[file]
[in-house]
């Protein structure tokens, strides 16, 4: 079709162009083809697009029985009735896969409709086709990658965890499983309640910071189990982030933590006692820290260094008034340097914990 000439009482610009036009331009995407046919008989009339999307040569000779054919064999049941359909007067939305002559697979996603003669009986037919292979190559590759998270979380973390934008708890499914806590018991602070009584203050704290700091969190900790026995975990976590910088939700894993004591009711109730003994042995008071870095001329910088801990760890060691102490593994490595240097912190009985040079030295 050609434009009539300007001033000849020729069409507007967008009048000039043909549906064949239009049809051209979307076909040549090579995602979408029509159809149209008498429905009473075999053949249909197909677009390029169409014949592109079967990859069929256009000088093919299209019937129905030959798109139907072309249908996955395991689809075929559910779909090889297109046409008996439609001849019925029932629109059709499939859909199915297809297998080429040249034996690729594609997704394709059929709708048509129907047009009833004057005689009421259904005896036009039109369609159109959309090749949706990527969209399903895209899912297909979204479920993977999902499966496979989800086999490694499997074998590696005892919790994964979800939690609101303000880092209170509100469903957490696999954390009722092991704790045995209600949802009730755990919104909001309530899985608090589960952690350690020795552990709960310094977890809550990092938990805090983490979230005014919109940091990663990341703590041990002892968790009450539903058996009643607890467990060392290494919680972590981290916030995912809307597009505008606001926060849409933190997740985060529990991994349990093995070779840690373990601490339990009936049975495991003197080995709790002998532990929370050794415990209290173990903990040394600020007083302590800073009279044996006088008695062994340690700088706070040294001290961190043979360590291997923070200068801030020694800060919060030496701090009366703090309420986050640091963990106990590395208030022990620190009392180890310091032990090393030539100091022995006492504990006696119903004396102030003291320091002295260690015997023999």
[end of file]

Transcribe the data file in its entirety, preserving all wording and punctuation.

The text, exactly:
[in-house]
């Protein structure tokens, strides 16, 4: 079709162009083809697009029985009735896969409709086709990658965890499983309640910071189990982030933590006692820290260094008034340097914990 000439009482610009036009331009995407046919008989009339999307040569000779054919064999049941359909007067939305002559697979996603003669009986037919292979190559590759998270979380973390934008708890499914806590018991602070009584203050704290700091969190900790026995975990976590910088939700894993004591009711109730003994042995008071870095001329910088801990760890060691102490593994490595240097912190009985040079030295 050609434009009539300007001033000849020729069409507007967008009048000039043909549906064949239009049809051209979307076909040549090579995602979408029509159809149209008498429905009473075999053949249909197909677009390029169409014949592109079967990859069929256009000088093919299209019937129905030959798109139907072309249908996955395991689809075929559910779909090889297109046409008996439609001849019925029932629109059709499939859909199915297809297998080429040249034996690729594609997704394709059929709708048509129907047009009833004057005689009421259904005896036009039109369609159109959309090749949706990527969209399903895209899912297909979204479920993977999902499966496979989800086999490694499997074998590696005892919790994964979800939690609101303000880092209170509100469903957490696999954390009722092991704790045995209600949802009730755990919104909001309530899985608090589960952690350690020795552990709960310094977890809550990092938990805090983490979230005014919109940091990663990341703590041990002892968790009450539903058996009643607890467990060392290494919680972590981290916030995912809307597009505008606001926060849409933190997740985060529990991994349990093995070779840690373990601490339990009936049975495991003197080995709790002998532990929370050794415990209290173990903990040394600020007083302590800073009279044996006088008695062994340690700088706070040294001290961190043979360590291997923070200068801030020694800060919060030496701090009366703090309420986050640091963990106990590395208030022990620190009392180890310091032990090393030539100091022995006492504990006696119903004396102030003291320091002295260690015997023999």